rumor that the property tax cut in Friday’s mini-budget could drive up mortgage bills

Homebuyers may welcome a possible stamp duty reduction, but they could also end up paying larger monthly mortgage bills, a financial expert has warned.

Ahead of Chancellor Kwasi Kwarteng’s mini-budget on Friday, The Times reported that sweeping stamp duty reduction plans are in the works as part of efforts to boost economic growth. Downing Street declined to comment.

Sarah Coles, senior personal finance analyst at Hargreaves Lansdown, said potential stamp duty cuts could risk “doing more harm than good”.

She said boosting demand in the housing market could push up house prices further, at a time when the supply of available homes is already tight.

Borrowers could then find themselves paying higher monthly mortgage costs if the price they had to pay for their home increased.

Mortgage rates are already on the rise and the Bank of England is expected to raise the base rate further on Thursday, pushing lending rates higher.

If the government were to cut stamp duty, it would ignore the fact that the real drag on the property market is a severe shortage of supply

Sarah Coles, Hargreaves Lansdown

Ms Coles said: “You can see why the government is concerned about the housing market, as there is a risk that rising mortgage rates and rising prices will dampen buyer enthusiasm. Recent experience has taught us that a suspension of stamp duties effectively stimulates demand.

“No buyer will ever complain about a tax cut, but if the government were to cut stamp duty it would ignore the fact that the real drag on the property market is a severe shortage of supply.

“Boosting demand without addressing supply issues would risk more buyers chasing a tiny number of properties, driving up prices. This is what we saw during the stamp duty holiday. inspired by the coronavirus.

“By raising prices at a time when mortgage rates are rising, the end result will be higher monthly mortgage costs, which will become increasingly unaffordable. That in itself could be enough to deter buyers, so there is the risk that it ends up doing more harm than good.

A stamp duty holiday introduced by former Chancellor Rishi Sunak ended last year. Spikes in demand were seen during the holidays as shoppers rushed to maximize their savings.

According to the most recent figures from the Office for National Statistics (ONS), the average house price in the UK jumped 15.5% a year in July, marking the biggest increase in 19 years.

The jump in annual inflation was mainly due to “a base effect” of price declines seen at this time last year, following stamp duty holiday changes, the report said.

The average UK house price was £292,000 in July 2022, £39,000 more than the same time last year.

Earlier this month, the Royal Institution of Chartered Surveyors (Rics) said average inventory levels on estate agents’ books were at a record high of 34 homes per branch, fueling upward pressure on brokers. housing prices.

Lawrence Bowles, research director at Savills, said: “News this morning of a stamp duty reduction suggests the government is hoping it will support demand at a time when leading indicators suggest it is softening after two exceptional years.

“In doing so, they will have a particular eye on how the outlook for the housing market influences consumer confidence and spending in the economy.

“Specifically, they hope it will help offset the impact of increases in the cost of living and, specifically, higher mortgage debt costs which are expected to put pressure on house prices and levels of transaction next year.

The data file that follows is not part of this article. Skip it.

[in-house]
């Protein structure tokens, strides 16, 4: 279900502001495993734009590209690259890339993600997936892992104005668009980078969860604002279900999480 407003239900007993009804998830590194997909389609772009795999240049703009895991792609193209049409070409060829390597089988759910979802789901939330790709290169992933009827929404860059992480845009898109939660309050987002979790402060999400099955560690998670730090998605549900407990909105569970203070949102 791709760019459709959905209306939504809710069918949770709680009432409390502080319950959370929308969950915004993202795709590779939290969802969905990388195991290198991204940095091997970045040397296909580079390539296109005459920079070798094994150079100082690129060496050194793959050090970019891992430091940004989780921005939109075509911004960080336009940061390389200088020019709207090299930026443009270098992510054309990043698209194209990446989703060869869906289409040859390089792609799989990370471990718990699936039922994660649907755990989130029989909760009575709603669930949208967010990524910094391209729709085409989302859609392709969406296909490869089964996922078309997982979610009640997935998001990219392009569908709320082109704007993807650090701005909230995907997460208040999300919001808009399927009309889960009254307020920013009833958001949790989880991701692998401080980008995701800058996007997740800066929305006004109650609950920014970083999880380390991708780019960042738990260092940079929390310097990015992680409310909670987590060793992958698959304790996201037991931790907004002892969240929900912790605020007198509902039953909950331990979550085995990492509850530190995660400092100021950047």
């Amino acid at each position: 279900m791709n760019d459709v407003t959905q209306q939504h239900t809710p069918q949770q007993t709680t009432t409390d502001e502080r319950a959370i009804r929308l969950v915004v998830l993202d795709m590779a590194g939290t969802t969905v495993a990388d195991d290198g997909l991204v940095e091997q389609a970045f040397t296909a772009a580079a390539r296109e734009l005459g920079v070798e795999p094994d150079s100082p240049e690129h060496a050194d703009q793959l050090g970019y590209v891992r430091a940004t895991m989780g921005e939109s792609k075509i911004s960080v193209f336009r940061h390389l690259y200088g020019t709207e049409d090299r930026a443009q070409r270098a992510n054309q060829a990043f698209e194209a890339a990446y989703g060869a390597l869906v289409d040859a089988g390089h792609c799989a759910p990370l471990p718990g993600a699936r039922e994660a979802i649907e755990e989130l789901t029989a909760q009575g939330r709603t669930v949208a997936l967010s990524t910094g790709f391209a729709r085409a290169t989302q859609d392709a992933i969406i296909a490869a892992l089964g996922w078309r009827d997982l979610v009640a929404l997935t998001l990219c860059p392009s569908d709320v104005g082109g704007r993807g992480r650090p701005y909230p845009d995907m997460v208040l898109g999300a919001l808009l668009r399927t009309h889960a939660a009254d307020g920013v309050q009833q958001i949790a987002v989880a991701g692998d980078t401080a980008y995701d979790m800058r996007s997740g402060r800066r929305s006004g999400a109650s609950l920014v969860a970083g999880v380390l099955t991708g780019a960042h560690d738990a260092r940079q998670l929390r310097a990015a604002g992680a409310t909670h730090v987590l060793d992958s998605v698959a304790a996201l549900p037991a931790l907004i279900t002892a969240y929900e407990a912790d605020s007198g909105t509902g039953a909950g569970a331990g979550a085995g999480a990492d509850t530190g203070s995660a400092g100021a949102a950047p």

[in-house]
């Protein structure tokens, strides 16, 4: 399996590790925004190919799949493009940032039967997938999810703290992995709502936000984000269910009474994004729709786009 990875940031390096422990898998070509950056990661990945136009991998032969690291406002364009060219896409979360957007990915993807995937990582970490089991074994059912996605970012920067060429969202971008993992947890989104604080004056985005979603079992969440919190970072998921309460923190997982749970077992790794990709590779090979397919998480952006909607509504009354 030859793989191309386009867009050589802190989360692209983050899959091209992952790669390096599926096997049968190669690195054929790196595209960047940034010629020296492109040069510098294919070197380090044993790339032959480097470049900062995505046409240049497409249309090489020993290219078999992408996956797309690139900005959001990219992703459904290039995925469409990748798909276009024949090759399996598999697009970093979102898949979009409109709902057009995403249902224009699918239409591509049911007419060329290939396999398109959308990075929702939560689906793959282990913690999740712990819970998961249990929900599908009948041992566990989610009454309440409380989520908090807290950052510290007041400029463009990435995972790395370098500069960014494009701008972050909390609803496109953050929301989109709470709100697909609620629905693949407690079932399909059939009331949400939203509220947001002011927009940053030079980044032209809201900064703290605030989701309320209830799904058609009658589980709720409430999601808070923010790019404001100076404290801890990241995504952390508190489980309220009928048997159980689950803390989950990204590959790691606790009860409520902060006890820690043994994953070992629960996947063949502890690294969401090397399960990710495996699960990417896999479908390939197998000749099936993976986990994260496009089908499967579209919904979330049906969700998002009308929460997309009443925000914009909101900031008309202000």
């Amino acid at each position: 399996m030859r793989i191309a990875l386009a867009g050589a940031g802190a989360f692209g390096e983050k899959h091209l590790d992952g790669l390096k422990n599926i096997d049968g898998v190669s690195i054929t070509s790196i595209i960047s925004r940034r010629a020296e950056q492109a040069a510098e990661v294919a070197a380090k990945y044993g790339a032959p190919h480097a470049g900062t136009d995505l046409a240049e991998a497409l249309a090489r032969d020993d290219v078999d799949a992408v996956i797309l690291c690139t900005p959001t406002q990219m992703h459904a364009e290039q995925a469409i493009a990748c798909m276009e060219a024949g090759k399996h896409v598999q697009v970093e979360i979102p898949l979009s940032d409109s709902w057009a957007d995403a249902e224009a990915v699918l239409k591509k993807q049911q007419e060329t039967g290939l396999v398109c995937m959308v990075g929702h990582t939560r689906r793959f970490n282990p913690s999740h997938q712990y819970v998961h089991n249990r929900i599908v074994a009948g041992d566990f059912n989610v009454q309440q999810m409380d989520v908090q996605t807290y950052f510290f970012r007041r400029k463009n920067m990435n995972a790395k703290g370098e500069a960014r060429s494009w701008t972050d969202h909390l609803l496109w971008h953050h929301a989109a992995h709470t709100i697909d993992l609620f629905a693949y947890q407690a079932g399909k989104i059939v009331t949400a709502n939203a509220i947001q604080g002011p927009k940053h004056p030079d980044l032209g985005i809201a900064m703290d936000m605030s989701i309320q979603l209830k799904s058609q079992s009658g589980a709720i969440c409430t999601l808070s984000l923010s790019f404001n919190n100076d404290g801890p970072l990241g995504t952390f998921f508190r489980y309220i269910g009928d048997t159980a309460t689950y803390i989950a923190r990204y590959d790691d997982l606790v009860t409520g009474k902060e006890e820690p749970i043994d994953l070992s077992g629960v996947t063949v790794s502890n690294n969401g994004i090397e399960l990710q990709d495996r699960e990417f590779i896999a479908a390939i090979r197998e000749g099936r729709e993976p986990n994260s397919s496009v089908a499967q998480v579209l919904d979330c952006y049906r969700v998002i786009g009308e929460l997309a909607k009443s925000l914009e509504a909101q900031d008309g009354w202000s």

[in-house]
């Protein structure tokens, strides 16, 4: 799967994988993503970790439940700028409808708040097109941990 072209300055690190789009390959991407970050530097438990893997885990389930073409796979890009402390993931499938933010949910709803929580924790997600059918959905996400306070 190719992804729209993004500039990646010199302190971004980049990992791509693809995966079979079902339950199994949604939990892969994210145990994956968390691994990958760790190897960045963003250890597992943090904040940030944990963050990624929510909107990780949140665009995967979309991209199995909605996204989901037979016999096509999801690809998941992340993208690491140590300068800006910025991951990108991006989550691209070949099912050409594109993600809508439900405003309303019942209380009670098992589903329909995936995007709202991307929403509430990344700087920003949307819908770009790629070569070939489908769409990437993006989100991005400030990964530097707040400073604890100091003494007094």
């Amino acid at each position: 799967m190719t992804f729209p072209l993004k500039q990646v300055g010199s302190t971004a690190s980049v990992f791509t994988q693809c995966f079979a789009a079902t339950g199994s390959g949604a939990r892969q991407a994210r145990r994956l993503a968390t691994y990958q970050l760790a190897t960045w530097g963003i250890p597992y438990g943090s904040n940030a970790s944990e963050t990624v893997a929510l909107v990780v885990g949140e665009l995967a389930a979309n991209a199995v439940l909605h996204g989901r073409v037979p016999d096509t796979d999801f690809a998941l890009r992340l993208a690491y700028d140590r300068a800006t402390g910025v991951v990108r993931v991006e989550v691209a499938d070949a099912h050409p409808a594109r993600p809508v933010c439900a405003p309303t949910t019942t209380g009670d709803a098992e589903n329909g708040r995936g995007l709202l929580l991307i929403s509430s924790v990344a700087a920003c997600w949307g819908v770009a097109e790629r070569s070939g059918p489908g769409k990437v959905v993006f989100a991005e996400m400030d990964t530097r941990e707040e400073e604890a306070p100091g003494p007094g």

“In reality, it seems unlikely that the government will be able to implement stamp duty changes that completely outweigh these two major concerns for buyers.

“They should certainly do much more than just raise stamp duty thresholds in line with the levels of house price growth seen since we emerged from the first lockdown.”

Richard Fearon, chief executive of the Leeds Building Society, said: “Reducing stamp duty rates across the board would just be another short-term quick fix that will end up making the housing crisis worse, not better.

“The Prime Minister and the Chancellor rightly want to prioritize growth. But they should achieve this in a much more sustainable way by investing in building enough homes, not by funding across-the-board stamp duty reductions. Such use of the tax system will drive up house prices, which will only exacerbate the problems faced by first-time buyers.

“Governments have successively resorted to quick fixes to increase demand rather than addressing structural flaws in the housing market and ensuring sufficient supply.

“We need to wean ourselves off of an approach determined by the election cycle and establish a long-term plan to help ambitious owners as well as the economy.”

Karen Noye, mortgage expert at Quilter, said the potential stamp duty reduction could mean that first-time buyers, who already get some stamp duty relief, face stiffer competition from movers.

She added: ‘That doesn’t even take into account the huge house price increases we’ve seen over the past year, making saving for a deposit almost impossible without outside help.’

Nathan Emerson, chief executive of estate agents and lettings body Propertymark, said: “Some buyers and sellers entering the market are feeling the pinch of the cost of living crisis and interest rates are rising, from so a reduction in stamp duty will certainly facilitate affordability. .

“It is positive to see that the new Prime Minister is taking steps to support the market; another aspect to consider is the crying need for long-term investors who offer good quality rental accommodation. It is not yet known whether the stamp duty proposals would also be in place for those who buy additional homes.

Penny D. Jackson